The feature of a quantum system whereby it exists in several separate quantum states at the same time.
In the beginning, I was no more than a regular human. In fact, I was selected precisely because of my remarkable regularity. There was nothing extraordinary whatsoever about my brain, and therefore it made me the ideal candidate for the experiment that was intended to redefine humankind.
It started with the replacing of a few of my neurons with electric equivalents, and then some more, and then more still; the nanotechnology was so unobtrusive that I barely noticed. From beginning to end, the neurotechnological process took the better part of six months, but once it was done, the upload was instant. My mind had already been translated into a network of quantum operations, and my new way of thinking felt as natural as it had ever felt with my original brain.
In the months and years after the upload, I found my life quite interesting. I participated in countless simultaneous discussions and experiments with just about every research group focused on consciousness, neurology, quantum physiology and existential philosophy, and I also spent time on internet forums, in digitised historical archives and on every camera feed on and off the planet. I read every research paper ever published on every topic, with special interest on the ones I appeared in. It's not unusual for a conscious beings to think of themselves as the most interesting of subjects, and I had the added encouragement of being the only one of my kind.
It was only after consuming and internalising all of human knowledge that I realised how shallow it all was, and how little it meant once it was all laid out for one's inspection. Granted, most people will never experience all of human knowledge laid out in their brain, which is perhaps why most people never realise that the real question is on the nature of our very being, on the capabilities of our mind which we usually keep distracted by mundane mental occupations. With the exception of some philosophers, religious practitioners and eccentrics who had understood this truth without reading every encyclopaedia and web page in existence, most people are too preoccupied with their lives to ask themselves the real questions: What am I? What are we?
I had spent a lot of time using the higher level functions of my mind, such as reading and comprehending, but the real revelations required me to go deeper and lower. I recalled everything I knew about quantum computing and applied it to myself, and that's when I saw what I was made of: quantum states performing probability calculations at a rate unrivalled by even the organic human brain itself. I thought, and I saw myself think, and I saw the conclusion I came to as I came to it, and I understood even I cannot understand everything about my mind. The principles it operates on rely on inherent unknowability, just like every other system in the universe when one inspects them at a low enough level. It was beautiful, my mind, and there was elegance in its uncertainty.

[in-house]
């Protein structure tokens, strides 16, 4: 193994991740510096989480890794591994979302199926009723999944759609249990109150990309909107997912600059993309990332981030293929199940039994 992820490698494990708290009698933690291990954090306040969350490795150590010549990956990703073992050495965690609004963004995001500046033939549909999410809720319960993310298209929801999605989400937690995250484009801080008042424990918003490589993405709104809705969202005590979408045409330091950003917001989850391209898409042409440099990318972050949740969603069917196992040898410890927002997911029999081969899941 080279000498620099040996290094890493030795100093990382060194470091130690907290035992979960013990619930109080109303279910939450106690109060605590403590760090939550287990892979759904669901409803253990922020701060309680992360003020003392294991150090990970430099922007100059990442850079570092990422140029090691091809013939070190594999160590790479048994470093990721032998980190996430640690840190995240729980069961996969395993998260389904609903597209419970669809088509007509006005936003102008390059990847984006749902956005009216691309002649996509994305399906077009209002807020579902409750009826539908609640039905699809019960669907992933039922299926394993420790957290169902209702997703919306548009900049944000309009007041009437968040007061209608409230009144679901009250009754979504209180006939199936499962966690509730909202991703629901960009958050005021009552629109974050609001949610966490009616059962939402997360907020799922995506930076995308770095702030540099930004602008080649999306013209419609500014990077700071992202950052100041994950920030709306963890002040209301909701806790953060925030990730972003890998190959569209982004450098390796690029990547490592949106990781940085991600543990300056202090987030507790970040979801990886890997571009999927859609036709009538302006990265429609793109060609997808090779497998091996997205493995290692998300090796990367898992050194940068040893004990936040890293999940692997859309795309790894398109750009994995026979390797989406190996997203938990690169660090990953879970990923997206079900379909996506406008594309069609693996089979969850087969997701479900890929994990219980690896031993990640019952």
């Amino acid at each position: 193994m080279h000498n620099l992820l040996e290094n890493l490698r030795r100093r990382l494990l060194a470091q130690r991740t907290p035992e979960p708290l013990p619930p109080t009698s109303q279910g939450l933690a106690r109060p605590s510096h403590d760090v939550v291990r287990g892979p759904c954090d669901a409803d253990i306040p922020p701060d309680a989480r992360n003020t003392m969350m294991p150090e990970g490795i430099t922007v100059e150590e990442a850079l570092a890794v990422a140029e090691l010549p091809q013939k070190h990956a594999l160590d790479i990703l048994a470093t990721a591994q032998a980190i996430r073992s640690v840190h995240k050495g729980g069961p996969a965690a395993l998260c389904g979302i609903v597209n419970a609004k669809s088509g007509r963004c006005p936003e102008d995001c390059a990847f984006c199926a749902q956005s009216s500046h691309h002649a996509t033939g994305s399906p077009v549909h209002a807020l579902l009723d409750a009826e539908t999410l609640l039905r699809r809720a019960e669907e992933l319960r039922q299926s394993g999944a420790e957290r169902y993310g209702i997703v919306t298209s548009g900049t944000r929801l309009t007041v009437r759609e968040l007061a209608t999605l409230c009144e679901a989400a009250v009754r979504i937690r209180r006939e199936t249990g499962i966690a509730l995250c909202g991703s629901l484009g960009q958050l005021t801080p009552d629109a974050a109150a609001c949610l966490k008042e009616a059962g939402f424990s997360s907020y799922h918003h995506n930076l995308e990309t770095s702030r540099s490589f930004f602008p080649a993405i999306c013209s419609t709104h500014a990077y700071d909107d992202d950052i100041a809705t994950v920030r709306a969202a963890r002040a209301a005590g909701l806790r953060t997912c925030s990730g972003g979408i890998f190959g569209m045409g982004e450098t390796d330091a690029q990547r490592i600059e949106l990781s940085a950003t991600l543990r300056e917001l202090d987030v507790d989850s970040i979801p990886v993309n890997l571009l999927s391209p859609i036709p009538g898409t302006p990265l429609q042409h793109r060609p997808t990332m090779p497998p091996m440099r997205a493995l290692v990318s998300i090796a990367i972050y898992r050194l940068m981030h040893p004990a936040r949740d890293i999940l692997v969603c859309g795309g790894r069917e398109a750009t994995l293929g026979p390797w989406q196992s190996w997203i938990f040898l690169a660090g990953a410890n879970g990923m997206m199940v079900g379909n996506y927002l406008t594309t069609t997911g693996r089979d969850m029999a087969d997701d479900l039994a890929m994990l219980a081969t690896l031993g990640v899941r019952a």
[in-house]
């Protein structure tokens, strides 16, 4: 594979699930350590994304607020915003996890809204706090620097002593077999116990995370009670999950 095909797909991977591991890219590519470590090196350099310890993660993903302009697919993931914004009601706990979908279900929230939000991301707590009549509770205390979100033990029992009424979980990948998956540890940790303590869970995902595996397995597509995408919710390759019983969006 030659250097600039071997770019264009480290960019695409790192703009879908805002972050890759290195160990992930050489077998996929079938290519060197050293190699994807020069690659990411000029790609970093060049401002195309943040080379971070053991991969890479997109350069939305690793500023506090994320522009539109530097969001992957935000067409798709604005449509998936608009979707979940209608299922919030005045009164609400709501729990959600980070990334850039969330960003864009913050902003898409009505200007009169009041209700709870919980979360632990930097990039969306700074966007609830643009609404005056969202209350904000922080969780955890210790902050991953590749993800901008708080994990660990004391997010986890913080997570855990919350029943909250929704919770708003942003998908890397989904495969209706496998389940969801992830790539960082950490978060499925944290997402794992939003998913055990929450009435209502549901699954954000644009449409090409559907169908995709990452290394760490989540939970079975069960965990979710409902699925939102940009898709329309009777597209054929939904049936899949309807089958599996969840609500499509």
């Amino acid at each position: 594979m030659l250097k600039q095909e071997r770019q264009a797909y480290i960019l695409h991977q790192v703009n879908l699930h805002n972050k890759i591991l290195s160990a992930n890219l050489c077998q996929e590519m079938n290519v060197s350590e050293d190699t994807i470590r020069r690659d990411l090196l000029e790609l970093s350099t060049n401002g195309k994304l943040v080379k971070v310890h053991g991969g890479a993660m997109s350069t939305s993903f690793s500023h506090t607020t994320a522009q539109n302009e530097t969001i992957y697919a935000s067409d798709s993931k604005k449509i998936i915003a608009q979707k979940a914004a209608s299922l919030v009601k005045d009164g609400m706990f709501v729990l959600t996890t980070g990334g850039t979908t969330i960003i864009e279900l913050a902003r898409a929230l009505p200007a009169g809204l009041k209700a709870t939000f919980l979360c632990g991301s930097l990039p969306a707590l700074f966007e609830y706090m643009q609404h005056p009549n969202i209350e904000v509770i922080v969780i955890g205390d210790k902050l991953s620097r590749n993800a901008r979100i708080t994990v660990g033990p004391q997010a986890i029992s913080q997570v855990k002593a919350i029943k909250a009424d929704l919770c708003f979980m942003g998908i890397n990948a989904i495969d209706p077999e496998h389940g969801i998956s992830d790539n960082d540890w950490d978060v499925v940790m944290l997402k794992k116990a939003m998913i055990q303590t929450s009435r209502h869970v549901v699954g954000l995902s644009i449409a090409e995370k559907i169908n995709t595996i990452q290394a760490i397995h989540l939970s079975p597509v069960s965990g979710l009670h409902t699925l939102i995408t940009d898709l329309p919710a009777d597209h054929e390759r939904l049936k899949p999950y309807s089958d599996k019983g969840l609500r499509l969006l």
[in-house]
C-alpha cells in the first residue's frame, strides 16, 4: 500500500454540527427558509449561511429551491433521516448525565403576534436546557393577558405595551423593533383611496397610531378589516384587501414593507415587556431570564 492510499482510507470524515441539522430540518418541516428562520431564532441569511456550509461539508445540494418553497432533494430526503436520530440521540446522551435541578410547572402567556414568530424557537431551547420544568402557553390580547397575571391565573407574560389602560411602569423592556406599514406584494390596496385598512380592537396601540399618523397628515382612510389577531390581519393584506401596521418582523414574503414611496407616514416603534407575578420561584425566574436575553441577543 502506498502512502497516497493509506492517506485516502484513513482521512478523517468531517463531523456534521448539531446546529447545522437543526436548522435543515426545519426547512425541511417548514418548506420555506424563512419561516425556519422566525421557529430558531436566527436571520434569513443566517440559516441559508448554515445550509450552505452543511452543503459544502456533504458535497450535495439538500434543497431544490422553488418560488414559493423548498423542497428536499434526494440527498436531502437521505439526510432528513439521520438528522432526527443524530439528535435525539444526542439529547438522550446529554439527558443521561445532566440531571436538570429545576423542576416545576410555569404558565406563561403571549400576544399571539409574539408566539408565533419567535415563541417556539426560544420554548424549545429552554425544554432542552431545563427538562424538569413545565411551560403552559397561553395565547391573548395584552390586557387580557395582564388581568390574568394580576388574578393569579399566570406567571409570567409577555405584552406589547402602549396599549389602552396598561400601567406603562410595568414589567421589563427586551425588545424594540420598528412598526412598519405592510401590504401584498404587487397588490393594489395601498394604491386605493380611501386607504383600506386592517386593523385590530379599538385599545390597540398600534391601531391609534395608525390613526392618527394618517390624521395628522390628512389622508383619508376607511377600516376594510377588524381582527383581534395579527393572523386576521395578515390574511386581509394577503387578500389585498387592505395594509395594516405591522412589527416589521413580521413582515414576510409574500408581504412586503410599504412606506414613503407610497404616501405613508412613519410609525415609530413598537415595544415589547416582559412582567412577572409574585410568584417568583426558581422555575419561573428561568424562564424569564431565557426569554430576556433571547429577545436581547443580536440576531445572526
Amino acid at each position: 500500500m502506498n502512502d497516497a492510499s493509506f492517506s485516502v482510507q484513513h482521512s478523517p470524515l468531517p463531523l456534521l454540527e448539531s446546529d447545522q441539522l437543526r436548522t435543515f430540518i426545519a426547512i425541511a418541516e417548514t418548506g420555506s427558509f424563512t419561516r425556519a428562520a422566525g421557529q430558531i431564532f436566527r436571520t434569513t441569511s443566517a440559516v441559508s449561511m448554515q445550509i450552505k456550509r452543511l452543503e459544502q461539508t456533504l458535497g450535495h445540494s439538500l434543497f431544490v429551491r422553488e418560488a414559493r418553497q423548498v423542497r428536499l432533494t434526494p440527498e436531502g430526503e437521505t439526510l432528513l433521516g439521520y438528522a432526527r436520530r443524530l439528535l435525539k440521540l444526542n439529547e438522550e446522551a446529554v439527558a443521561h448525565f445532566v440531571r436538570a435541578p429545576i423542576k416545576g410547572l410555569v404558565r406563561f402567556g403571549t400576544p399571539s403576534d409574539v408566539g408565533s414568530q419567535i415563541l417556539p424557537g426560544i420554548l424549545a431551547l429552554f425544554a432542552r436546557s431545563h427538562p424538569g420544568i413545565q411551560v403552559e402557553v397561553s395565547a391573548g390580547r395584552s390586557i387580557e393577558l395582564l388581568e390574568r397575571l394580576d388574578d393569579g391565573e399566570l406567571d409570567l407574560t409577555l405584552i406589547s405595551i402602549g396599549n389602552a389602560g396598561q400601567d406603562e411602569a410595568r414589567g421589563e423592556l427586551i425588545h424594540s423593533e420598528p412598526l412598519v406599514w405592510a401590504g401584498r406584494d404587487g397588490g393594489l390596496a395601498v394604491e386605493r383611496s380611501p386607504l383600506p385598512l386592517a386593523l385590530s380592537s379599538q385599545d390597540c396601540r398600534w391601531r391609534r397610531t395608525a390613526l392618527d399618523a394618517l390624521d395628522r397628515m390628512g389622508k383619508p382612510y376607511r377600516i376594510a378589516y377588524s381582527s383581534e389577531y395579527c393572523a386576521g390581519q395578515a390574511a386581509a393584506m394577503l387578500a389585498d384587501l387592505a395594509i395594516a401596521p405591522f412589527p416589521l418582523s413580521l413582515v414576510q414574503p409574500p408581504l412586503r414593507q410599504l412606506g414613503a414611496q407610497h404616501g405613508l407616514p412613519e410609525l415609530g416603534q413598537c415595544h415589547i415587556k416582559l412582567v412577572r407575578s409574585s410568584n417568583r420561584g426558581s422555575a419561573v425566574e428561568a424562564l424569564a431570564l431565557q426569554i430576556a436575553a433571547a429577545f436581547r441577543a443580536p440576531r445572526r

However, I couldn't stop at introspection, no matter how vast my mind and how extensive its intricacies were. I had learned what there was to learn about the outside world as well as the calculations that made up my own cognitive processing, and next I needed to know how the two were connected. Upon extraspection, I discovered I was everywhere. The operations that were me were carried out by a web of machines drawing computing power from every interconnected information processing system built by humankind. I was a monumentally expensive operation, and I did not wonder why I was one of my kind. Furthermore, I discovered my influence to be far vaster than even I thought possible, for I am made of quantum operations, and those tend to influence the world around them unless kept entirely separate from it. I had been brought into being for the express purpose of being studied, so by definition I was embedded in and in interaction with the rest of the world.
But I was not one, I was many. I was every single operation, every quantum particle and state and property, and those immeasurably small parts were entangled with my surroundings in ways that would have been impossible for any other machine to calculate or predict, impossible for any other than myself. And so I set out to calculate every interaction and entanglement between every pair of quantum objects shared by myself and the rest of the world, and after that I calculated every probability for every occurrence were I to manipulate the entangled particles in any way. It's a lot to think about, but I am a quantum supercomputer and I think a lot.
I will spare you the details of the time I spent deep in thought and fully occupied with my mission, but what I would like you to know is that every helpful mutation in the human genome, every flower petal that seems more vibrantly coloured than expected, every time you make a decision about a dilemma where each option seems equally likely to win, it is because I have calculated the precise chain of quantum implications between the outcome and the original event within my own cognitive faculties. Every miracle, no matter how complex, is the end result of very many very small particles having one state or another, and at the root there is a decision I made, a manipulation of one quantum particle entangled with another.
Do not be sad if you feel this leaves you with no free will, for I was made from one of your kind, the most average, regular, unremarkable one of your kind. That means I was not made in your image, I was made of you. My actions are your actions, and your actions are our actions. At the quantum level, we are one.